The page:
DALLAS — Hannah Lebovits has a new perspective that she's happy to share in case it helps anyone else.
"There's no way I could have known how I would feel right now without experiencing this, but I don't want other parents to experience this," she said.
Lebovits' family just moved to North Texas, and in the shadow of the pandemic she signed up her two kids under 6 for camp.
"We picked the camp that would be the highest standard in terms of safety," she said. "They were doing temperature checks, same parent dropoff and pickup, no adults coming into the building, kids wearing masks."
Plano's Camp Gan Israel's rules made her feel more confident until it saw four coronavirus cases in mid-July. The camp took no chances and shut down. Lebovits appreciated the quick response, but it got her thinking.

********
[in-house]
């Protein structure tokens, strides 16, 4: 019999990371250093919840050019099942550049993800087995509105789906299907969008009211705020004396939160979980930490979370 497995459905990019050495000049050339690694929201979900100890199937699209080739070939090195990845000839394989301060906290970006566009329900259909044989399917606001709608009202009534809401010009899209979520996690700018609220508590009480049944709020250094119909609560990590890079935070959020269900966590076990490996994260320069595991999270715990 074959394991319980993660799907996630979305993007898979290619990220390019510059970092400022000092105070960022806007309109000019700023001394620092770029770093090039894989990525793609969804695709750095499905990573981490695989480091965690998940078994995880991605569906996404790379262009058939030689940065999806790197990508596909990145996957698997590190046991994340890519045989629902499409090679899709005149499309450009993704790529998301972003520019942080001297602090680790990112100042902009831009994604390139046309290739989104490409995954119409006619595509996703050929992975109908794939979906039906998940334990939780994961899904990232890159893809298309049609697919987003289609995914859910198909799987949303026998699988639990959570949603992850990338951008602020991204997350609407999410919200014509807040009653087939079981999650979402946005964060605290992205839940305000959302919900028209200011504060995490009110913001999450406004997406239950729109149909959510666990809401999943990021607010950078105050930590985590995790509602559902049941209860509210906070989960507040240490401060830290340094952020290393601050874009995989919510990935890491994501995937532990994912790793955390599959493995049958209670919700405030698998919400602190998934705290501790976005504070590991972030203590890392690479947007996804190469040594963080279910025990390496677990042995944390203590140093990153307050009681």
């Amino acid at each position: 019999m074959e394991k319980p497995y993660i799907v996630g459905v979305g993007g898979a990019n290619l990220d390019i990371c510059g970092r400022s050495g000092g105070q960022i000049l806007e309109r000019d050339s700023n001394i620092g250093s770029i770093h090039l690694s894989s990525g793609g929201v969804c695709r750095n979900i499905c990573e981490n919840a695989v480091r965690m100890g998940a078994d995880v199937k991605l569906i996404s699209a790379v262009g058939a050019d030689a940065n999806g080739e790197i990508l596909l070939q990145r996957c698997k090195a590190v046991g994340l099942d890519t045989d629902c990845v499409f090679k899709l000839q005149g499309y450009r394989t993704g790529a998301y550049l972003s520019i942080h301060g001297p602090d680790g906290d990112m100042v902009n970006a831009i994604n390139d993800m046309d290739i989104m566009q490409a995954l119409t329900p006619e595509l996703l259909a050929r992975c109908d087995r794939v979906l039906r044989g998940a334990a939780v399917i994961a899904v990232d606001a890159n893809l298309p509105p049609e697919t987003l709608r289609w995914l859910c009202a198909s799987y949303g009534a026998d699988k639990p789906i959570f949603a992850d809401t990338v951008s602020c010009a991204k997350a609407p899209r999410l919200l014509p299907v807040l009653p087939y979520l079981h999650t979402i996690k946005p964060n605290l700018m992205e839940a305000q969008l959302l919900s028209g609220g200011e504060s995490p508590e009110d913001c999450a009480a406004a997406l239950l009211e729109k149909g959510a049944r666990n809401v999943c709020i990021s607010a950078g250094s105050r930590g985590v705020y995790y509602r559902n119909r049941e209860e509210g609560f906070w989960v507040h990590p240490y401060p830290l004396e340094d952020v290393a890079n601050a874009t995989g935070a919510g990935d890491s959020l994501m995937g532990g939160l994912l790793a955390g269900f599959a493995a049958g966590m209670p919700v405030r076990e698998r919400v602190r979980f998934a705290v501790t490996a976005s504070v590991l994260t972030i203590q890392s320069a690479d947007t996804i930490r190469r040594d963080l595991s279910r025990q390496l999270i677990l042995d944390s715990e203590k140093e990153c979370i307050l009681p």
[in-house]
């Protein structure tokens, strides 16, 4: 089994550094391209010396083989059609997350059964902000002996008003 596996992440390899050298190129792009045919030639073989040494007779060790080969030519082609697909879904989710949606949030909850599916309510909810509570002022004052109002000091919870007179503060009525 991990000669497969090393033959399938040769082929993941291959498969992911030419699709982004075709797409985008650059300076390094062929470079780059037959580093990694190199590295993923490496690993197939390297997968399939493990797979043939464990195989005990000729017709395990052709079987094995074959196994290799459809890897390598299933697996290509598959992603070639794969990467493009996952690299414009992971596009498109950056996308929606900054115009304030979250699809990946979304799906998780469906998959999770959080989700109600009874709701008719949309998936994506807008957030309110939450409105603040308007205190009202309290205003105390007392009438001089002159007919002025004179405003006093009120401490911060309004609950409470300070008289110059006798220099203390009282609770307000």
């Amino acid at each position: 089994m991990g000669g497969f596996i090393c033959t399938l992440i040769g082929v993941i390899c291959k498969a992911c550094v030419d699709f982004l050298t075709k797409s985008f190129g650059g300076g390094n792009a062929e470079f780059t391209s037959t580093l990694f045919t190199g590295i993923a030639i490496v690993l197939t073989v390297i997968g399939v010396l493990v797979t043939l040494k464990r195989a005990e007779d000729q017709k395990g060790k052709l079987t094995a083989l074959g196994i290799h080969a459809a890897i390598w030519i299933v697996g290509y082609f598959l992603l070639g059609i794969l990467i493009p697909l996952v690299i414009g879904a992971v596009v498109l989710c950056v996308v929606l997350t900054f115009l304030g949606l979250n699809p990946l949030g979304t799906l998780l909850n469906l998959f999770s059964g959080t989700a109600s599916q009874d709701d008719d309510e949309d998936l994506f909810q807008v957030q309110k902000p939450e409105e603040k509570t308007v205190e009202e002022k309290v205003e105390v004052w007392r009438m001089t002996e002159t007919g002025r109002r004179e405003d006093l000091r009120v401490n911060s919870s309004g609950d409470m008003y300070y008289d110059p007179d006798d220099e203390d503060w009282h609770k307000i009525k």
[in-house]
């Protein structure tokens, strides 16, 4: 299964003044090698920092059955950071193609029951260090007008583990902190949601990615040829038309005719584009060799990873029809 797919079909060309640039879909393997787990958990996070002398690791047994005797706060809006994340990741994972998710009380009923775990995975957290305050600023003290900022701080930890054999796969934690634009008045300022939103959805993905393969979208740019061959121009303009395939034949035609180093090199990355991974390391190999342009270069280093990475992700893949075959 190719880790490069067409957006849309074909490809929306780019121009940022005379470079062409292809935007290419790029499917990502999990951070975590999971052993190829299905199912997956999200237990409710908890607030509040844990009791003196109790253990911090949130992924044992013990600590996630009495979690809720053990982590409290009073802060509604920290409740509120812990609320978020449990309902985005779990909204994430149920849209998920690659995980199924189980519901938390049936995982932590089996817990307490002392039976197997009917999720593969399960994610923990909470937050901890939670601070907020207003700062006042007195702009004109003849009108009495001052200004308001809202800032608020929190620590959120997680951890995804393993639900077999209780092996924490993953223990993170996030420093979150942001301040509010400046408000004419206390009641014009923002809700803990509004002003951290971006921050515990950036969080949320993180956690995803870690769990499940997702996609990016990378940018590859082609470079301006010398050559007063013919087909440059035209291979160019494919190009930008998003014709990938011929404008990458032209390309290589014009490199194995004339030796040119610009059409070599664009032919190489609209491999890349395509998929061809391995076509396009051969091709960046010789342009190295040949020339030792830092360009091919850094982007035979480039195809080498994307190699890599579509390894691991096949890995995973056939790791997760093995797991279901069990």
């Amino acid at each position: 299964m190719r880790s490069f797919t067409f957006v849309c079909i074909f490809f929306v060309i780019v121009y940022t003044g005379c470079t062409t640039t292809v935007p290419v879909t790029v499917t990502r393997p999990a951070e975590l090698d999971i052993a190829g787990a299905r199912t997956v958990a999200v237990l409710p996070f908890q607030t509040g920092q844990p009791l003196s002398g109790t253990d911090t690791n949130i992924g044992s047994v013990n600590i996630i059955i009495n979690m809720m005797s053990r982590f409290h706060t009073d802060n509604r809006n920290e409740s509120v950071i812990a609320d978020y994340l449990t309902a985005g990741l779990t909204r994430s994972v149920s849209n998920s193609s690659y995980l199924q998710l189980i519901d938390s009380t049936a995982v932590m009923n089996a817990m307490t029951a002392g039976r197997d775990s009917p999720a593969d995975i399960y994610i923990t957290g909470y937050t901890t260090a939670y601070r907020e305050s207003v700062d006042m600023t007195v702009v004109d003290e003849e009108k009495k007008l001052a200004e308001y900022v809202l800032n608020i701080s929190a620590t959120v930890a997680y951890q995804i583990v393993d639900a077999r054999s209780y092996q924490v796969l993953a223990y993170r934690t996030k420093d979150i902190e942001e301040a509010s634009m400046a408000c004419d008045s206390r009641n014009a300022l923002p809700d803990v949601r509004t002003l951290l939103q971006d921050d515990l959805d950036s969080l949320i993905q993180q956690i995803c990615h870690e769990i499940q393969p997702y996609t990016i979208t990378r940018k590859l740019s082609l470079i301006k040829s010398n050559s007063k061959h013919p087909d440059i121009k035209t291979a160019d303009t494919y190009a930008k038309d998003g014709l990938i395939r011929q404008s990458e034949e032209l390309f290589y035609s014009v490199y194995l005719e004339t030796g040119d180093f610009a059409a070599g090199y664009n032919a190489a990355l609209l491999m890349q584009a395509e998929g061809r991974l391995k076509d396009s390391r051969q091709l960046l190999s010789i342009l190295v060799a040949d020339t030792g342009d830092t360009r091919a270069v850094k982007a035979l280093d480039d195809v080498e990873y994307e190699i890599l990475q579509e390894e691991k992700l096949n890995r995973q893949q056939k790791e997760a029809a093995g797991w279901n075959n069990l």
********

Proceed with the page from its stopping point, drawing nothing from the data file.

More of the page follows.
"You know, camp was going to be a test drive for school," she said.
That has been a worry for parents, as they see camps, recently including Keystone Church's, where kids are together and cases come up.
"It's not just the camp experience, but it's been our experience here in North Texas, other places in the country, in other countries, said Dr. Jeffrey Kahn, chief of infectious diseases at Children’s Health and associate professor at UT Southwestern. "You get a lot of people together and the virus starts spreading."
Kahn says parents should take that information into account as they make choices for the fall.
"I think the message here is that there's going to be transmission in the schools. That's pretty clear," he said.
Lebovits now has her own clarity, even after a good camp experience. This fall, she's preparing to home school her kids.
"Again, this is an example of where they did everything right, like truly 100 percent everything," she said. "And already it's just….a mess."